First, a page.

Protesters have clashed with police in Turkey, as tens of thousands of people took to the streets to mourn a teenage boy who died from injuries sustained during last year's anti-government protests.
On Wednesday, riot police fired tear-gas and water cannon at protesters in the capital Ankara, while in Istanbul, crowds shouting anti-government slogans lit a fire as they made their way to a cemetery for the burial of 15-year-old Berkin Elvan.
Elvan, who died in an Istanbul hospital on Tuesday after 269 days in a coma, was hit on the head by a tear-gas canister while going to buy bread during the protests against the prime minister, Recep Tayyip Erdogan, last June.
"Berkin's murderers are the AKP police," protesters shouted in Istanbul, referring to Erdogan's ruling Justice and Development Party.
"The rage of mothers will suffocate the killers," screamed others as they marched through the streets after Elvan's funeral.
Turkish riot police had fired tear-gas at nearly 1,000 protesters on Tuesday who gathered outside the hospital in Istanbul where Elvan died.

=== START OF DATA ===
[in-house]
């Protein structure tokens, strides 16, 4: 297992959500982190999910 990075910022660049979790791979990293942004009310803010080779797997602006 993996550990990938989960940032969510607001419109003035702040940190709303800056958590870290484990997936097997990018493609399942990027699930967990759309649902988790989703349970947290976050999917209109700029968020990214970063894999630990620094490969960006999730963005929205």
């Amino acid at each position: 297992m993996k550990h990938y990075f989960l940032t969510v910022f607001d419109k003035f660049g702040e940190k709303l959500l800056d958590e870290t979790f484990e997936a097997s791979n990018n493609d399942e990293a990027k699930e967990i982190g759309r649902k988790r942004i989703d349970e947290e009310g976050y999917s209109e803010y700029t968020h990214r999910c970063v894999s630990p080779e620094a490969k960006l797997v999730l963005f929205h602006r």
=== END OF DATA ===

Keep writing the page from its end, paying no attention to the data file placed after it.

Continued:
The story of Elvan gripped the nation and became a symbol of the heavy-handed tactics used by police to rein in the biggest demonstrations that Erdogan had faced since coming to power in 2003.
Police used tear-gas and water cannon after several dozen protesters hurled stones at a police bus and stole helmets and shields, an AFP photographer said, adding that one demonstrator was injured.
Human Rights Watch charged that police violence against demonstrators was an "endemic problem" in Turkey.
Protests last year started as a small environmentalist movement to save an Istanbul park from being razed, but snowballed into a national wave of protests against Erdogan, who critics say had become increasingly authoritarian.
Elvan's death brought the toll from the unrest to at least eight, including a policeman.